Right, well, VLM I'm as surprised as you are but for entirely different reasons. I already explained I have literally - yes, literally, not figuratively - no idea where the warp drive comment came from originally as "proof" of something profound and scientific/unscientific; and I didn't intend offense when quoting from Vivec's post. You are seeing Jesus in tea-leaves and diving meaning from it, honestly.


    Religion, however, was our primitive attempt at cosmology and an explanation for the natural order. It offered a set of explanations for the origins of life, the planet and the stars and we have learned over time that these explanations were probably more to imbue their respective authority figure with infallibility and divine power, thus ensuring compliance with the laws on fear of eternal torment.

    Religion has not abandoned these explanations wholly, and where it's conceded ground - say, on evolution - it's insisted that a God was the creative spark that capped it all off. Which is akin in many respects to eating your cake and having it too, but whatever. So it's accepting evidence in support of a theory or conclusion and then, for comfort, tacking God onto the equation.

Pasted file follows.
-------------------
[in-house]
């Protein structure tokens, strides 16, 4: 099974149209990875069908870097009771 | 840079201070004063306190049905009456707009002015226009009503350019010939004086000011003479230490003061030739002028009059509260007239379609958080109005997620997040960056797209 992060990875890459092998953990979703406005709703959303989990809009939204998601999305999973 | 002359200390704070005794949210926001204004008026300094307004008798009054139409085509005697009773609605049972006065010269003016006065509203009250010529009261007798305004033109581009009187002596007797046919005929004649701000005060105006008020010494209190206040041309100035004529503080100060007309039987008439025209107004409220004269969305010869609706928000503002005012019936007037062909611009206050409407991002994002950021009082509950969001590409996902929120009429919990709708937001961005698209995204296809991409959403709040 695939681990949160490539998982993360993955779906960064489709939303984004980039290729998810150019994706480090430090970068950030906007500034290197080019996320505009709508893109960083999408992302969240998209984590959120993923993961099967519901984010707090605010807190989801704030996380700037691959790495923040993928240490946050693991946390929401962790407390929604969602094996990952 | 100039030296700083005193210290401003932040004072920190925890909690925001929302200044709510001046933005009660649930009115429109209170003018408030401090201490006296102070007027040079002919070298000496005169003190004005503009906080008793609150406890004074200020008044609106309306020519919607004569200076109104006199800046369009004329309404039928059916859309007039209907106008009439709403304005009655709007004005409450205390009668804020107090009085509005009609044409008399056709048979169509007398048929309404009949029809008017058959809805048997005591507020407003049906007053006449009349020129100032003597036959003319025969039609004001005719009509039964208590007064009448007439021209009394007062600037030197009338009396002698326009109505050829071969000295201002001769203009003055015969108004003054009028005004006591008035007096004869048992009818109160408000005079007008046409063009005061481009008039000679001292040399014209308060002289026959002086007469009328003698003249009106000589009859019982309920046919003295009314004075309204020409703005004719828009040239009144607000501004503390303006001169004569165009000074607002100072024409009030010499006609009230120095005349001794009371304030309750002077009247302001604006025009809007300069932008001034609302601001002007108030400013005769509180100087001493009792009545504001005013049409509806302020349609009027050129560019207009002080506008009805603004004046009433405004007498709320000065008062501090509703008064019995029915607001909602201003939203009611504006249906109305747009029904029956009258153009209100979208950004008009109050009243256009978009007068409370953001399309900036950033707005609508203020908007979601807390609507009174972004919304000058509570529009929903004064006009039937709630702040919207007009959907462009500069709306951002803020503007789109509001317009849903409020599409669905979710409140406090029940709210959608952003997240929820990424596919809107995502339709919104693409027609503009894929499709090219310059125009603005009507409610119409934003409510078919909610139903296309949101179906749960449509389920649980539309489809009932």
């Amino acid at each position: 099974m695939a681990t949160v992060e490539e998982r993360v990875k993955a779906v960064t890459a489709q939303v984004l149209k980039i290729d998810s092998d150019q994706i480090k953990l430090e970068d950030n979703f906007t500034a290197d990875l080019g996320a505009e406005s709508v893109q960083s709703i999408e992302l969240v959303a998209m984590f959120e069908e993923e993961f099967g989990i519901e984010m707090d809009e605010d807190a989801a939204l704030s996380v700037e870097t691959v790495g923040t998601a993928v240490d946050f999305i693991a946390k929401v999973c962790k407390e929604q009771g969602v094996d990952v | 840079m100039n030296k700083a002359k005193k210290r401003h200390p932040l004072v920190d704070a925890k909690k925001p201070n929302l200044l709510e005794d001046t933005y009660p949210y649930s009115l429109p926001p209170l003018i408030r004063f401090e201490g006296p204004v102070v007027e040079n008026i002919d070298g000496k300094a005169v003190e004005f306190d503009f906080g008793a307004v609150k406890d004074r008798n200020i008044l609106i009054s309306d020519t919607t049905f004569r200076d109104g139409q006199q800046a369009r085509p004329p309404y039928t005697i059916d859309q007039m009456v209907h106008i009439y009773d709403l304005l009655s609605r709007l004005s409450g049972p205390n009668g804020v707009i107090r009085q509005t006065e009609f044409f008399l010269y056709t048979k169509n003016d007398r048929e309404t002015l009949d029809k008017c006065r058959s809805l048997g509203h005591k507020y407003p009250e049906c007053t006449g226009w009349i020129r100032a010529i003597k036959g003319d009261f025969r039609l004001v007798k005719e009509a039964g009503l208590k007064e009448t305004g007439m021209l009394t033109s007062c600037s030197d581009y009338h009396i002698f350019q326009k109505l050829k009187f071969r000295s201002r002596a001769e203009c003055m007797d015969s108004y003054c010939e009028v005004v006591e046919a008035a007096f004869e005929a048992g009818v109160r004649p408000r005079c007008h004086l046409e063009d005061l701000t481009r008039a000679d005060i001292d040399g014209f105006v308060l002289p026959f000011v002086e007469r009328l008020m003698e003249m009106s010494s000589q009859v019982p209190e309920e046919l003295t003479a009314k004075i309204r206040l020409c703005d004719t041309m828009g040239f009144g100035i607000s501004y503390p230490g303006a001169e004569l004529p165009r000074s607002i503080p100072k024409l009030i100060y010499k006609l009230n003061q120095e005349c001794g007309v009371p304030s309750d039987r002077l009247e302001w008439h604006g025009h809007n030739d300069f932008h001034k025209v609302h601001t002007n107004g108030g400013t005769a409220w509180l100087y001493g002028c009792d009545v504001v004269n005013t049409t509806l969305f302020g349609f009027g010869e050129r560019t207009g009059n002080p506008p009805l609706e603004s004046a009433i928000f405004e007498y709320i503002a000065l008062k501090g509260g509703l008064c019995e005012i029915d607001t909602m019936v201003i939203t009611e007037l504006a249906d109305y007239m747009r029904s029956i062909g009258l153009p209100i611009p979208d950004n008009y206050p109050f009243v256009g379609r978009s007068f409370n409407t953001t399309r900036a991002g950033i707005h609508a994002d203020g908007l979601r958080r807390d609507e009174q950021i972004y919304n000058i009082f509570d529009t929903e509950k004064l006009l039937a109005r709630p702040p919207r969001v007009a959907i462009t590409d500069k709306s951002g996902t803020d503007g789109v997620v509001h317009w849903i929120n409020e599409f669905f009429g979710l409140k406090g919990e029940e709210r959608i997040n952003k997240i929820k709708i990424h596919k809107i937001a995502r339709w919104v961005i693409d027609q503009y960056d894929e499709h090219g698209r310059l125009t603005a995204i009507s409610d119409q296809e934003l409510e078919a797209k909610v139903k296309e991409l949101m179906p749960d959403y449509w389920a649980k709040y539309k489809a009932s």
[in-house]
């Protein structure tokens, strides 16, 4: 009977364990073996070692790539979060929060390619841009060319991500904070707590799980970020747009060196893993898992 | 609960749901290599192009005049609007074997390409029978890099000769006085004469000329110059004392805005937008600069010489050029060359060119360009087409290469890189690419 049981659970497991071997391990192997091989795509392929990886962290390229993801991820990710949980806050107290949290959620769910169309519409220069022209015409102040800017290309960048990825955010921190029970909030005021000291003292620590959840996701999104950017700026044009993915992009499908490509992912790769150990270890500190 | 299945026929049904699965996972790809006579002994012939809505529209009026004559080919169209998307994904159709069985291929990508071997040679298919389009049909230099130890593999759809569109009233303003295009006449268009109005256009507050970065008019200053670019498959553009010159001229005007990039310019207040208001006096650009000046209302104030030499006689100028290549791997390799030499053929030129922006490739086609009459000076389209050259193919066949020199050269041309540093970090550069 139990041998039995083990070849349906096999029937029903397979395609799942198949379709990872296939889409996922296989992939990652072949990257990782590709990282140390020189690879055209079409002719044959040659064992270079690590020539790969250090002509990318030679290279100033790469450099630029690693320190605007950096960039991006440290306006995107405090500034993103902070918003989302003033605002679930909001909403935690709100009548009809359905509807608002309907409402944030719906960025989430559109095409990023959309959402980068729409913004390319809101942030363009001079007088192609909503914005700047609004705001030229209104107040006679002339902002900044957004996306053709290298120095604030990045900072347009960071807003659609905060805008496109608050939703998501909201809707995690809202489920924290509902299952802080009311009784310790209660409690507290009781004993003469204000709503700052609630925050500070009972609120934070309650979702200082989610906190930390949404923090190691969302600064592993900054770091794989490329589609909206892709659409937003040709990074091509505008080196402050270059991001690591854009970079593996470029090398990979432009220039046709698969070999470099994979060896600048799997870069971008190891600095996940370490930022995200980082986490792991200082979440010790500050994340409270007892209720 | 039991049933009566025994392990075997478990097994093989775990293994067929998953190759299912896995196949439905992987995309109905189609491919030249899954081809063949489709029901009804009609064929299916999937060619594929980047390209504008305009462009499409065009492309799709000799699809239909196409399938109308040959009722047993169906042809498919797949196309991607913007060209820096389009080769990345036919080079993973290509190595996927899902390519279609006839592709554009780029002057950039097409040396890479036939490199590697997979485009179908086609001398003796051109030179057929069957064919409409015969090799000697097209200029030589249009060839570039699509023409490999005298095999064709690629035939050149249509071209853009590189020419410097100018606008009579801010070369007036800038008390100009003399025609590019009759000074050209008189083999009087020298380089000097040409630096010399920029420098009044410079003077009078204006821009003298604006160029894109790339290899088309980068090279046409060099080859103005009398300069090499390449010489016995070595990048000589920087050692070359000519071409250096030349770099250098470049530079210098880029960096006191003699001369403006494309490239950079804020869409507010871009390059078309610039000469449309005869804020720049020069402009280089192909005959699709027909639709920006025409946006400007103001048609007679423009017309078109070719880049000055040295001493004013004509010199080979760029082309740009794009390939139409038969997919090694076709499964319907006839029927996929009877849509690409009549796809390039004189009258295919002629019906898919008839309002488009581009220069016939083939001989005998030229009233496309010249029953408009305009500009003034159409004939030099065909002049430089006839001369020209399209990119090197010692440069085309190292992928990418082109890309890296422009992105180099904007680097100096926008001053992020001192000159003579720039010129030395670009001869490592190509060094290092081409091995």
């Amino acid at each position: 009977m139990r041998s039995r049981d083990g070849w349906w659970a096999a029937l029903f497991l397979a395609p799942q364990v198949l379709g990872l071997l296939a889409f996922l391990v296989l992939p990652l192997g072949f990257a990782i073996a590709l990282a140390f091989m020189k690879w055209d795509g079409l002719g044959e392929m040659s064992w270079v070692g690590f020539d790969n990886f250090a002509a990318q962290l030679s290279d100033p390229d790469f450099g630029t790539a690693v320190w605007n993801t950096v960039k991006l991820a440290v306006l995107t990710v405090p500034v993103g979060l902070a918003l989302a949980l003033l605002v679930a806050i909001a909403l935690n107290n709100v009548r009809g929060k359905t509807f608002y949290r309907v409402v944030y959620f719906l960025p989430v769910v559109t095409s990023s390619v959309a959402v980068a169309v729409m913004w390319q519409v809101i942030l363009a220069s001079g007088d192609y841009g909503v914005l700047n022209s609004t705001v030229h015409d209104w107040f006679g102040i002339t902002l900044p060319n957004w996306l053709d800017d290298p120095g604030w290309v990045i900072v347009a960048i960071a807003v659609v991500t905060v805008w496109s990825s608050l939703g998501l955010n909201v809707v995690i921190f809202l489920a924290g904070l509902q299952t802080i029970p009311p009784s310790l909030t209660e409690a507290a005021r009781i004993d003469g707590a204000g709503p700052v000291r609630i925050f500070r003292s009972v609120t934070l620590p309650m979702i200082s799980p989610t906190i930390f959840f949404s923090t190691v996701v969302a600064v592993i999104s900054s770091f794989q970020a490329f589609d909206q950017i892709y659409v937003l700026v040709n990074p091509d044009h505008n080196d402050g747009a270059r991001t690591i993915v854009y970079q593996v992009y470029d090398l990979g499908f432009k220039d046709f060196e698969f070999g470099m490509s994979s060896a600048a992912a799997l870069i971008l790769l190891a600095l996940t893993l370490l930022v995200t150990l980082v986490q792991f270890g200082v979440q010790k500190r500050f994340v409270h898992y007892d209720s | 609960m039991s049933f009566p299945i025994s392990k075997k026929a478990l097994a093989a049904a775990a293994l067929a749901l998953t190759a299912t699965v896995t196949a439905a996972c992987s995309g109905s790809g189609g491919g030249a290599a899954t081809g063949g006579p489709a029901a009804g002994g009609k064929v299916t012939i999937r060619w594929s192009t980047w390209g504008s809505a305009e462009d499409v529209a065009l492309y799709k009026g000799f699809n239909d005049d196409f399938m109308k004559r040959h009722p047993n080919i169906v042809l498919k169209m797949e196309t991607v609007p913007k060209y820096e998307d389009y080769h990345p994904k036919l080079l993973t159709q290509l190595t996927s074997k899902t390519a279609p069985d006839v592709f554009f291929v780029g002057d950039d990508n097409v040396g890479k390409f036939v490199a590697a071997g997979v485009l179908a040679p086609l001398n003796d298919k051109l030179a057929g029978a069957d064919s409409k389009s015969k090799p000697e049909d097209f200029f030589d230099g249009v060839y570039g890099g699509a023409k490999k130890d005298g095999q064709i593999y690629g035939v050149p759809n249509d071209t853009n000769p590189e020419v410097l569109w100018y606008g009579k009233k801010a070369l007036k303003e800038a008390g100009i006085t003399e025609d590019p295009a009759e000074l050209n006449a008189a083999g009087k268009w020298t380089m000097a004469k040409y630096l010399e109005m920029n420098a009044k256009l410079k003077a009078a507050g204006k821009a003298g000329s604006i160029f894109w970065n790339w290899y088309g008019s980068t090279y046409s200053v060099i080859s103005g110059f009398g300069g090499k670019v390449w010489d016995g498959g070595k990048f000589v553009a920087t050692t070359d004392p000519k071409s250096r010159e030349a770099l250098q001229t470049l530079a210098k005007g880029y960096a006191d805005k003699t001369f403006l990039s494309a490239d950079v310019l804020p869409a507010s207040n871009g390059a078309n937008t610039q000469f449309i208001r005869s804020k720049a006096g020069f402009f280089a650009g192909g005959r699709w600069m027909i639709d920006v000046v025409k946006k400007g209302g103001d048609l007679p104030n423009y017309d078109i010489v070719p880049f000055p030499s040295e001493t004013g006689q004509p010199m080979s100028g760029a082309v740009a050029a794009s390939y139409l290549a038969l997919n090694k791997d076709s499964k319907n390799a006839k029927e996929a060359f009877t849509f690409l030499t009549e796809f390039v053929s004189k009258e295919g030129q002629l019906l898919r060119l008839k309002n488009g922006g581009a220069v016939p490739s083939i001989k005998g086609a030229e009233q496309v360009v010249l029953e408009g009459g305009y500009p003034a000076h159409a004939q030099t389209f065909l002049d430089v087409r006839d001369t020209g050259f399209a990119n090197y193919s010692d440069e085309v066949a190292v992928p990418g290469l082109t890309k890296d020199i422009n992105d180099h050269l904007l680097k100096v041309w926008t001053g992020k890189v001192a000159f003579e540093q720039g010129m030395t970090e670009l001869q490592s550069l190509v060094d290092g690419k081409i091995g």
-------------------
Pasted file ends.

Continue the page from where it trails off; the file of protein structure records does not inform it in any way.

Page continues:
Understanding the natural order and how religion used to fit into it is I think a key "new atheist" tenet, in that it forms a weapon in the arsenal to combat and dismantle religion.
    timmoishere and LostOnHoth like this.
  6. danmcken Force Ghost

    Member Since:
    Nov 7, 2003
    star 3
    So its basically religious people not being able to grasp the concept of non belief in deities.
  7. Ender Sai Chosen One

    Member Since:
    Feb 18, 2001
    star 9
    Well yes, but that's an over-simplification.

    Part of the problem is that religious people simply do not need any level of proof to secure their beliefs. I can't relate to this, but I understand it to be the case.